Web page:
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Colonization of the Americas by Drosophila subobscura: lethal-gene allelism and association with chromosomal arrangements.

  • Author(s): Mestres, F
  • Serra, L
  • Ayala, FJ
  • et al.
Creative Commons 'BY' version 4.0 license
Abstract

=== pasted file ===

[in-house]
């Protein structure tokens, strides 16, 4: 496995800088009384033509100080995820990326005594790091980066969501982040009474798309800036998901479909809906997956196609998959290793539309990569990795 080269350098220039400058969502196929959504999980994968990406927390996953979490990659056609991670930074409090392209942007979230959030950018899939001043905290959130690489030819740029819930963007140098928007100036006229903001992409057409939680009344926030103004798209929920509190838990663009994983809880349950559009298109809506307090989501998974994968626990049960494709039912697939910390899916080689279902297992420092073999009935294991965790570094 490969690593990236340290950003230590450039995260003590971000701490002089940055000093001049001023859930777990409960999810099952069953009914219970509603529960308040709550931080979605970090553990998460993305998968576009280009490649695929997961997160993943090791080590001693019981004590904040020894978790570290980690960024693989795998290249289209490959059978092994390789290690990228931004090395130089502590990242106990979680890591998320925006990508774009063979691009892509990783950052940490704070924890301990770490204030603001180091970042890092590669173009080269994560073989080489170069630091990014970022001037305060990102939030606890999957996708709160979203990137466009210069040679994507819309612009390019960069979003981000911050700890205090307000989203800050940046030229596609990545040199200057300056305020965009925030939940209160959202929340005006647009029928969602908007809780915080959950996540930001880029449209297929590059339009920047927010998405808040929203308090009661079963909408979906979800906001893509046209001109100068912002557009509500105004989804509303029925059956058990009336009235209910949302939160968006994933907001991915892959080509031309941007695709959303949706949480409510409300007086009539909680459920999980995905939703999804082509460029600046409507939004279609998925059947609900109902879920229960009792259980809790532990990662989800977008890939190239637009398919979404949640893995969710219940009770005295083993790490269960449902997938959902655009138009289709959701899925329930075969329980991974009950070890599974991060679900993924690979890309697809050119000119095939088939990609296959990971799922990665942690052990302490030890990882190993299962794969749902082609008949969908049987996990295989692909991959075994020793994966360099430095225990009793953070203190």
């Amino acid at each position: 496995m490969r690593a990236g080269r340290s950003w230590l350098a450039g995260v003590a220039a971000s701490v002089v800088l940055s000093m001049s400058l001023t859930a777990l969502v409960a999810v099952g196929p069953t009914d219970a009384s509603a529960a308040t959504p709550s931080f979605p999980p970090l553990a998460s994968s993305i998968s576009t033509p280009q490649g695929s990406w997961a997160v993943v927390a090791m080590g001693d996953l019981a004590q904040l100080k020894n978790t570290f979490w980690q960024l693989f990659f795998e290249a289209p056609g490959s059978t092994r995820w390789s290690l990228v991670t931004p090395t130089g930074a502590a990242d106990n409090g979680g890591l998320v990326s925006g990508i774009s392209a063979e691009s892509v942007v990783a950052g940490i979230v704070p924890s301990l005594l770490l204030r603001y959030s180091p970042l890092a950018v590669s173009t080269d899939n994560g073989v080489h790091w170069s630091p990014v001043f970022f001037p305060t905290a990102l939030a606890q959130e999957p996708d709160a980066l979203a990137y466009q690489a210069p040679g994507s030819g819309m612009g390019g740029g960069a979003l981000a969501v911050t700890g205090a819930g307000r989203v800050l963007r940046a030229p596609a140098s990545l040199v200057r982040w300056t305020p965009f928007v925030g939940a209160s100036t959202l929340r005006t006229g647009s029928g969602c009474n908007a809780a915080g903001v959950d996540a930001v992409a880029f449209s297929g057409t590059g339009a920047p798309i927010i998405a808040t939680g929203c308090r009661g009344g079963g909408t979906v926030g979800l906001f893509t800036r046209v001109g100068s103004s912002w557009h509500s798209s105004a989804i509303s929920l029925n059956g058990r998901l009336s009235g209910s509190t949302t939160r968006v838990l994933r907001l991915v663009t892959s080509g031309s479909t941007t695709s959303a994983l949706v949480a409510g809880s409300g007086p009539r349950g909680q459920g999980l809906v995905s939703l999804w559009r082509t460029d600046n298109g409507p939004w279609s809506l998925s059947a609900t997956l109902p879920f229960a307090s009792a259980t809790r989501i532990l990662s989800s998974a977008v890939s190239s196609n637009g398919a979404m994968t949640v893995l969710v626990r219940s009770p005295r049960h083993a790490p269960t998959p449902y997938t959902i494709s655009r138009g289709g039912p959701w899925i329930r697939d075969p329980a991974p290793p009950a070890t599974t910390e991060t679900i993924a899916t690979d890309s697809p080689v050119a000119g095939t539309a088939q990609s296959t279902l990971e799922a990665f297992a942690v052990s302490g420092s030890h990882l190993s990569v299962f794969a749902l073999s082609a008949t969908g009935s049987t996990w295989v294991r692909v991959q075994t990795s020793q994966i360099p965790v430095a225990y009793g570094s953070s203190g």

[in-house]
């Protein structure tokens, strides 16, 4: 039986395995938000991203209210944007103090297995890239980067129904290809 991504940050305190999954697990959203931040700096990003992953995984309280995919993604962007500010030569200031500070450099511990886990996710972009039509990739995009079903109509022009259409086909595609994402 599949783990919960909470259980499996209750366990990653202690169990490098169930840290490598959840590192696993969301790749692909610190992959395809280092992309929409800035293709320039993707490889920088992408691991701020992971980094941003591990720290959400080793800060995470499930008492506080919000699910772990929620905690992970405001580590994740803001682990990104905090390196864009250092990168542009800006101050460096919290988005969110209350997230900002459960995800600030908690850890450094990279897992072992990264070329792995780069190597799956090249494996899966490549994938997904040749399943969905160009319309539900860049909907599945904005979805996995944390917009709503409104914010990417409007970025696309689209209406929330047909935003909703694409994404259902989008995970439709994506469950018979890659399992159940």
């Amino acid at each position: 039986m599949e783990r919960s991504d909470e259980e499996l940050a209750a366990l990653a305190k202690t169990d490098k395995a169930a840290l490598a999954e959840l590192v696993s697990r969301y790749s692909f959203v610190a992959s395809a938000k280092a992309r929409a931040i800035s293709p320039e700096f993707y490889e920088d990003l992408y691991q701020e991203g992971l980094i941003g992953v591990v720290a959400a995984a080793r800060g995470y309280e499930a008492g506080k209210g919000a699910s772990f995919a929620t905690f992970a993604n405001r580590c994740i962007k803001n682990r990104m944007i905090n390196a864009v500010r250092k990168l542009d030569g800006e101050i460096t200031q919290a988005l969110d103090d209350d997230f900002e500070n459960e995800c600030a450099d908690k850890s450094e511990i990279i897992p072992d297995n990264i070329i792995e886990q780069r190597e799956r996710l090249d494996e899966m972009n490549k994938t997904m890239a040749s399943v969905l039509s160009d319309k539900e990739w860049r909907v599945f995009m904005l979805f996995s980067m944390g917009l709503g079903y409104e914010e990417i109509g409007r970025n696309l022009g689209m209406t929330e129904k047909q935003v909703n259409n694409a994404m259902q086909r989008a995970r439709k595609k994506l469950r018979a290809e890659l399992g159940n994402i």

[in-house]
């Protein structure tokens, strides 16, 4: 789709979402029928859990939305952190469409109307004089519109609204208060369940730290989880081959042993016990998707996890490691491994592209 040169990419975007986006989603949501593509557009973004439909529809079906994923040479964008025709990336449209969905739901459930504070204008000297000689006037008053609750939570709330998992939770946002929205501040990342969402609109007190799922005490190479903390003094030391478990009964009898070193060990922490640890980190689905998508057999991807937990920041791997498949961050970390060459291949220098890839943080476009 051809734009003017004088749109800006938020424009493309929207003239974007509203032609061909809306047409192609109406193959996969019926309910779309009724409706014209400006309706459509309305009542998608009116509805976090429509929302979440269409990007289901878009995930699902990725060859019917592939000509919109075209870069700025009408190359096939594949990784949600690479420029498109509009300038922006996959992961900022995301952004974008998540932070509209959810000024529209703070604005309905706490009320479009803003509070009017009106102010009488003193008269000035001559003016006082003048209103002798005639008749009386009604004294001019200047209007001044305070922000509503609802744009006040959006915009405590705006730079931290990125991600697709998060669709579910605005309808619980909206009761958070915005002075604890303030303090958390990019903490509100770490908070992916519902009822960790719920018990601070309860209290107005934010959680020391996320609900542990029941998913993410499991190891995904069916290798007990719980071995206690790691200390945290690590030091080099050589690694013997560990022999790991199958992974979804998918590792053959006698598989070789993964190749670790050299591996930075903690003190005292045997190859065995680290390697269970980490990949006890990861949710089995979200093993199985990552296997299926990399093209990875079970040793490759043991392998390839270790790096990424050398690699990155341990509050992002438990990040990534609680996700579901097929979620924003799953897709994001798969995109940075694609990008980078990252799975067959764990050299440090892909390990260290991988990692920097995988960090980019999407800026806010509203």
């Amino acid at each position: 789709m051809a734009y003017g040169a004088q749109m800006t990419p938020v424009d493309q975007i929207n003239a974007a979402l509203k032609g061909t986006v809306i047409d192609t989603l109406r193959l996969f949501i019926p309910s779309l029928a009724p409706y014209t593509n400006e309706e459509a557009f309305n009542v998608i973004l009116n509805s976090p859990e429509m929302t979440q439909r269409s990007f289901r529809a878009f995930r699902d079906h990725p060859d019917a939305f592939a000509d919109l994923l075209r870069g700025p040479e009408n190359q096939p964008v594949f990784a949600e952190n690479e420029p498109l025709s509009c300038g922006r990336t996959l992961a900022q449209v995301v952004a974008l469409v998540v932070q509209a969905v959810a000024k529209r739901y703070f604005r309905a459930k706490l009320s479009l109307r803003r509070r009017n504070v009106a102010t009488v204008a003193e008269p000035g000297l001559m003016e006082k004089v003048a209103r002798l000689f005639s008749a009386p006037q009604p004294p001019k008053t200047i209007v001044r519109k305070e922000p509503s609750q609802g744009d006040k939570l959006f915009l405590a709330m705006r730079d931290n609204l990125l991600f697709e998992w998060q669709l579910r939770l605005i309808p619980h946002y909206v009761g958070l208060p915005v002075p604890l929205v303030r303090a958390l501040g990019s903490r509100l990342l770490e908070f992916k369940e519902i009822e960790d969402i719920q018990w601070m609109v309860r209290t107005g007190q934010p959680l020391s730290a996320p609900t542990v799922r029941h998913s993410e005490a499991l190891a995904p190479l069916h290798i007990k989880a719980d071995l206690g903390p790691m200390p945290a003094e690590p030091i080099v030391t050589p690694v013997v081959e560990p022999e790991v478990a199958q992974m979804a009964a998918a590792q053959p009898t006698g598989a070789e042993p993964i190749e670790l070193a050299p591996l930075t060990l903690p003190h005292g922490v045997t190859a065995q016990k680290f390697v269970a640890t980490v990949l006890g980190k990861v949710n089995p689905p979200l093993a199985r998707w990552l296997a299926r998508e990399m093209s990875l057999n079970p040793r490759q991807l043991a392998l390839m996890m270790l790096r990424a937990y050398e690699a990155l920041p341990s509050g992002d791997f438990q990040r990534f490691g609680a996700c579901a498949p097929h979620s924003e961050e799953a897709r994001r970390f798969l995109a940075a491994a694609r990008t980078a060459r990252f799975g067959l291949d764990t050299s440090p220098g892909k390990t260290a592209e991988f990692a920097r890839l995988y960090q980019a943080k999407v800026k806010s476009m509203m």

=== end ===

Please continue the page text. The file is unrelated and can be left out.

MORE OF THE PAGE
Drosophila subobscura is a Palearctic species that has recently colonized the Americas. It was first found in 1978 in Puerto Montt, Chile, and in 1982 in Port Townsend, WA. The colonization and rapid expansion of the species in western South and North America provides distinctive opportunities for investigating the process of evolution in action. The inversion polymorphism in the O chromosome from populations of central California and northern Washington, separated by 1300 km, corresponds to a previously observed latitudinal cline, also observed in Europe. Recessive lethal genes are not randomly distributed among the chromosomal arrangements. The incidence of lethal allelism is high, yielding unrealistically low estimates of the effective size of these populations (on the order of 1000 individuals). The high incidence of lethal allelism is likely to be a consequence of the low number of the American colonizers (on the order of 10-100 individuals), but the persistence of the allelism over several years suggests that some lethal-carrying chromosomes may be heterotic owing to shared associations between lethal and other genes.

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